Whether it's toothpaste (which Colgate-Palmolive and Proctor and Gamble control over 80% of the market for), or bottled water eventually we are given a wide variety of the same choice. I don't know how the Smithfield deal will workout in the long run, but I've gotten use to the reality that American hallmarks are being sold to the highest bidders.

Saturday, October 12, 2013

Ideology In The Modern World

I have a friend from Nigeria (Adawale Adelke aka Wallace) who taught me a valuable lesson about life and ideology. He said we (in the west) are so concerned with deciding whether the glass is half full or half empty that we don't appreciate the fact that a large number of people in the world don't have a glass. 

This is how free market capitalist ideology functions in our society. While parts of the world are starving and dealing with a level of existential angst we can only sympathize with, we are consumed with the half empty glass in the form of iPhones, Abercrombie and Fitch, and Air Jordan’s. We struggle to find the items that will fill our glass.

I'm not pointing out the flaws in our society while exonerating myself: I'm just as guilty as the next person. The degree to which we wrestle with these issues is what determines how sincere we are in our struggle with the question: what kind of person are you going to be? Accepting the darkness inside of us is the key to overcoming and changing it. All of the phobias, "isms", and negative ideologies inside of us won't die without us being conscious of their existence.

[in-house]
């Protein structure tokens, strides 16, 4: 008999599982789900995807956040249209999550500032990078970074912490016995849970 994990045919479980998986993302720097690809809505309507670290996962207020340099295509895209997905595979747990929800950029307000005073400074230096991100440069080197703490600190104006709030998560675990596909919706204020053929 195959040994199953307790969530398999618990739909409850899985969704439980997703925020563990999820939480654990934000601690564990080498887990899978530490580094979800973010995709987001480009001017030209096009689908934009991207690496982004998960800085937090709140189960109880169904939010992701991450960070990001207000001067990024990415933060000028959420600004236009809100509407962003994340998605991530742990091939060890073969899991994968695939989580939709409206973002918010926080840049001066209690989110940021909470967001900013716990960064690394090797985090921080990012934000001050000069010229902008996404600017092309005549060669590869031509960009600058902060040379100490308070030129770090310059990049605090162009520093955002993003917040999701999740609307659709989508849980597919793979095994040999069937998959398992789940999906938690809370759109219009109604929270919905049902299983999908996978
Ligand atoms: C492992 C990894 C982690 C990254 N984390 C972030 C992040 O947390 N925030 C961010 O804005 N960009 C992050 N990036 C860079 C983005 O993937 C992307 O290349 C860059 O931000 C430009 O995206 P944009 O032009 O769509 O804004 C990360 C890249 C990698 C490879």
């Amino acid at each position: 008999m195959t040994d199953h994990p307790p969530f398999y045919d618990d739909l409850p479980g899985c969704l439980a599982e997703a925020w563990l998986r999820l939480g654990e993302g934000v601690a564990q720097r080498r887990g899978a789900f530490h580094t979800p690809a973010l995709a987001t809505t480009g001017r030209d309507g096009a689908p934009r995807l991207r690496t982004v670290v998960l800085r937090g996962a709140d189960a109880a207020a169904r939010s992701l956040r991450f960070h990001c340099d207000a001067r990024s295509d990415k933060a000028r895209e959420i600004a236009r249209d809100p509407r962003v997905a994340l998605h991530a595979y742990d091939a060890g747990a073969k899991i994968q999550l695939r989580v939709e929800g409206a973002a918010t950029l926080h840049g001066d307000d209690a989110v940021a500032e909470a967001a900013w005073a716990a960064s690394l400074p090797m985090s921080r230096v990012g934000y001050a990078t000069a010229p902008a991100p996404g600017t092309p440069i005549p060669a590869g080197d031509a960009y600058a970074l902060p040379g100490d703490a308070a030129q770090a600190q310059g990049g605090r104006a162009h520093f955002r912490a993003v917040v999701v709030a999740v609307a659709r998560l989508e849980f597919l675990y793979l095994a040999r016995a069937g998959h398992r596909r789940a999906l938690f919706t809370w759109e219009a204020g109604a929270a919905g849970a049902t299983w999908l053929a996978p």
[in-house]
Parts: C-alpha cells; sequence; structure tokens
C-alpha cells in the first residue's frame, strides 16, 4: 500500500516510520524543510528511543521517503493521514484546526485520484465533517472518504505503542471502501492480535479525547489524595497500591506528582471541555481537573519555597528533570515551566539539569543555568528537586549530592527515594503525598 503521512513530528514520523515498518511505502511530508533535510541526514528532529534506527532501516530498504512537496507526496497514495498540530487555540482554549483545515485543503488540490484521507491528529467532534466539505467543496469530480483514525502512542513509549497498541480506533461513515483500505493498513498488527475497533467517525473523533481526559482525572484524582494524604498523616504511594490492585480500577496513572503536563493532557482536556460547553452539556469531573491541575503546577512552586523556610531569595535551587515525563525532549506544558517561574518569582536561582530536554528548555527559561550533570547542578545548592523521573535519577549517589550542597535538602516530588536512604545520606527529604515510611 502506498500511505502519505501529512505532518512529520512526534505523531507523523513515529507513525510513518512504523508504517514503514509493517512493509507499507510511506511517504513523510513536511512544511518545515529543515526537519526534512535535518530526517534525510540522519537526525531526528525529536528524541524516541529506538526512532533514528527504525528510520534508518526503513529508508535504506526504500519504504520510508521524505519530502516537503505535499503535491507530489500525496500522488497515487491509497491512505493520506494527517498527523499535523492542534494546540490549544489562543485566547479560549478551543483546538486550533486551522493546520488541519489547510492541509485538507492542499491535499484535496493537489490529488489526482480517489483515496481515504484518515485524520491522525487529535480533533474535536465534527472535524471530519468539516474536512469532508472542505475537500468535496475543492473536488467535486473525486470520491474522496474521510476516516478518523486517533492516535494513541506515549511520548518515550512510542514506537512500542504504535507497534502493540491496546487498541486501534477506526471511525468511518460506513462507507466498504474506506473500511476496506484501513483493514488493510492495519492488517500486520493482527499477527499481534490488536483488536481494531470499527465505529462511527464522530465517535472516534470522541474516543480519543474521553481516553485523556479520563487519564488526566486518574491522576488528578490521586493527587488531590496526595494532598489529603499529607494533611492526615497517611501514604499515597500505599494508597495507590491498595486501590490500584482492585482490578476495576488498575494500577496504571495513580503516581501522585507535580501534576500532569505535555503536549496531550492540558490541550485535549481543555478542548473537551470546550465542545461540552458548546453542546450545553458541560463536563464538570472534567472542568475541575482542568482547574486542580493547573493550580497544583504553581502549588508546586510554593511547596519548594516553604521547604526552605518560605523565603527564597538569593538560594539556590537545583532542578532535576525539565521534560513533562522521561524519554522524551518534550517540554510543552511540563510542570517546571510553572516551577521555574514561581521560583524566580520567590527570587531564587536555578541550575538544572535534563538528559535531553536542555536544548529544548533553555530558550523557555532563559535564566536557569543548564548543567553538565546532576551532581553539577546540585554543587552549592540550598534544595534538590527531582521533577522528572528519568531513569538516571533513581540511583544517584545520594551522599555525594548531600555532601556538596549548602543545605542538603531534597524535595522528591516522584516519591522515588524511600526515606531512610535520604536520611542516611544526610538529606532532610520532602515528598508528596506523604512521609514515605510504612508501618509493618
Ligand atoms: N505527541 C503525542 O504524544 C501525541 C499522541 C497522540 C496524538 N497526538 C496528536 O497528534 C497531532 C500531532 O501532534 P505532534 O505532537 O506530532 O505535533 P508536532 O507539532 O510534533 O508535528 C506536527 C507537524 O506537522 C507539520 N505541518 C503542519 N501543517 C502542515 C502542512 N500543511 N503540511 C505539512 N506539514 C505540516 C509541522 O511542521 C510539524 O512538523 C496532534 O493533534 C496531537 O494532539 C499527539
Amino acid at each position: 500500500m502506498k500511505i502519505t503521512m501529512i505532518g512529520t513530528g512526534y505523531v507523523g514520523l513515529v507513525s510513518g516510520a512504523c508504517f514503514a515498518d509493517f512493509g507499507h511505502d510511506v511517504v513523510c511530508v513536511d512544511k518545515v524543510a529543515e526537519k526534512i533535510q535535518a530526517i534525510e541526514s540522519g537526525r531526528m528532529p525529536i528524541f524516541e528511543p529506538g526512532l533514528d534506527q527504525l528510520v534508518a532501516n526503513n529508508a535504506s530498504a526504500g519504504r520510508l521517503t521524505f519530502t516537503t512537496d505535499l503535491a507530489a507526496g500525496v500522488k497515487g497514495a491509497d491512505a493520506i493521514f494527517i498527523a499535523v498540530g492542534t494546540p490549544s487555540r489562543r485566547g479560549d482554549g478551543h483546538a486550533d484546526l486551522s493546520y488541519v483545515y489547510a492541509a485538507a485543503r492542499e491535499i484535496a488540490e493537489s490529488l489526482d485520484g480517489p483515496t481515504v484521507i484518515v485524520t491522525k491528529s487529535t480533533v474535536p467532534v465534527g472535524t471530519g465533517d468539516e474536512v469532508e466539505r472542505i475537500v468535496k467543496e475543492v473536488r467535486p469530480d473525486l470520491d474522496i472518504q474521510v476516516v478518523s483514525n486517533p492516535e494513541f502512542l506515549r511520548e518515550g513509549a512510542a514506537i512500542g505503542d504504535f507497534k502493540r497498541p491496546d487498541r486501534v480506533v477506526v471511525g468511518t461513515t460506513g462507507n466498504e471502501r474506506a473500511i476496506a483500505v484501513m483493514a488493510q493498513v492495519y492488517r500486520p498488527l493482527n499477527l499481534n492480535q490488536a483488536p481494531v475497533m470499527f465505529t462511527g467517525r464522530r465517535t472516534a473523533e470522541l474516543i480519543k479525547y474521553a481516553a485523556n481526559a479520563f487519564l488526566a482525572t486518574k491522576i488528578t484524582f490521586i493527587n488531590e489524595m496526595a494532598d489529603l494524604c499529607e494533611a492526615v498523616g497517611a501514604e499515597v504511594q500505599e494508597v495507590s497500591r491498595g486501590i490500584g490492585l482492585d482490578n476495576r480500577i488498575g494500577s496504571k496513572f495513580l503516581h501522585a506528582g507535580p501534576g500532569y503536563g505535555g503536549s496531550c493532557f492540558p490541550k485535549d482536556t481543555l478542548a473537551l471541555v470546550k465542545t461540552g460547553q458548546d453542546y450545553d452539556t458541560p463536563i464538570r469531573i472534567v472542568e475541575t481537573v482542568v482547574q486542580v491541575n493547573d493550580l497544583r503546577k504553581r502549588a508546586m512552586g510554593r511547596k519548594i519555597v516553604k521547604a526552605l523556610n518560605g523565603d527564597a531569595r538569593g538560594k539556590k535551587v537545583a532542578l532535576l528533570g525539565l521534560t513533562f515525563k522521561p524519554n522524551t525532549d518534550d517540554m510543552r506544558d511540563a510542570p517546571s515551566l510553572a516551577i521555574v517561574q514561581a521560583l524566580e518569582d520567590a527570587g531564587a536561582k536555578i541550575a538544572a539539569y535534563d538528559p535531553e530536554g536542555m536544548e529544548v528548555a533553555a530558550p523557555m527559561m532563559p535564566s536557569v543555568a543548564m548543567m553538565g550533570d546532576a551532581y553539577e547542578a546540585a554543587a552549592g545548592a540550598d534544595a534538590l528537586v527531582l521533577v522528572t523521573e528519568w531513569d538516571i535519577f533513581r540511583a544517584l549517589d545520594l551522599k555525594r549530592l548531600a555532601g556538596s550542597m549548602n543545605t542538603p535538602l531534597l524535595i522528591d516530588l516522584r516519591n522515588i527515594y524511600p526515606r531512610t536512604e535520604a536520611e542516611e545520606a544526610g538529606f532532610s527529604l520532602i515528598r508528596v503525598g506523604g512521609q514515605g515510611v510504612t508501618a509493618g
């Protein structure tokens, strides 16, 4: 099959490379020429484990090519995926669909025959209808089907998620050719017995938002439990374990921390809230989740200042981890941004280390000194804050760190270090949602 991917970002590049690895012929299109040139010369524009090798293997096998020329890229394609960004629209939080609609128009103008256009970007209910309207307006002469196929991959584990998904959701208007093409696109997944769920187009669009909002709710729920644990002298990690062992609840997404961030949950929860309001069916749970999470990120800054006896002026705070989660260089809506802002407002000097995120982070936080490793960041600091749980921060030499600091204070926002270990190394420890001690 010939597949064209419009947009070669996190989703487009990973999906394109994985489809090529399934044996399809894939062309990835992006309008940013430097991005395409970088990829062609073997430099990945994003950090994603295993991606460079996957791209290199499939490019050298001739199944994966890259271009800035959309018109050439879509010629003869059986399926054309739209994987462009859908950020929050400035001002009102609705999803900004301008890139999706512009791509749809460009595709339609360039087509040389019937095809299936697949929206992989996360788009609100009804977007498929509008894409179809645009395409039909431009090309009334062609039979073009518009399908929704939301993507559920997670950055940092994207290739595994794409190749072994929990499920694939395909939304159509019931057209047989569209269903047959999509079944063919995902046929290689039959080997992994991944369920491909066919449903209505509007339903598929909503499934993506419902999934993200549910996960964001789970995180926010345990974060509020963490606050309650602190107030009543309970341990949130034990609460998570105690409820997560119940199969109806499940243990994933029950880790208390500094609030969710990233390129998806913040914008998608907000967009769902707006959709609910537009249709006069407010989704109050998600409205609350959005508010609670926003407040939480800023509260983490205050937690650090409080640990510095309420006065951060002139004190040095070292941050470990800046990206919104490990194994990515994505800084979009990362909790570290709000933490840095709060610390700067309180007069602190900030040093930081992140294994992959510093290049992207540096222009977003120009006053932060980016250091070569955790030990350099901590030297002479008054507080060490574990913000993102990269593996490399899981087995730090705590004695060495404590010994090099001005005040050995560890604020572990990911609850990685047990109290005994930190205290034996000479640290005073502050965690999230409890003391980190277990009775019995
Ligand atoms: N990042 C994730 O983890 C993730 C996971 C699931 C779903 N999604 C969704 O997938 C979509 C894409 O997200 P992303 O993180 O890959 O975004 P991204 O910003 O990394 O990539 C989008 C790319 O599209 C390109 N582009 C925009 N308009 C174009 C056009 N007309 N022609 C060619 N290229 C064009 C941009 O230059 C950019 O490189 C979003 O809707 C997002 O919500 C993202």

We aren't bad people because we want these items, we're told our lives won't be complete without them. I know for more mature people this trap is easily avoided, but in the last 25 years children have been marketed to in a way incomparable to any period of time before it. Our posterity are constantly told the only way to fit into the status quo society is by chasing the labels. There are a great number of people with compassion for the suffering of their fellow citizens, but the belief that we can possess our souls through the acquisition of physical commodities is a prevalent ideological misnomer.

I pose these questions and offer commentary, yet I struggle to find answers that would sufficiently deal with the kinds of apathy and nihilism that grow from this kind of ideology. At the core of our existence is the search for meaning; a meaning that will make all of the suffering in this life worth it. I know I haven't found all of the answers, but I've found enough to make tomorrow interesting. I'll keep studying this culture, these people, and most importantly myself. Eventually we will confront our problems or have the consequences of those problems confront us.

Thursday, September 12, 2013

Family Secrets On A National Level: Why 911 Showcased The Best And Worst Of America.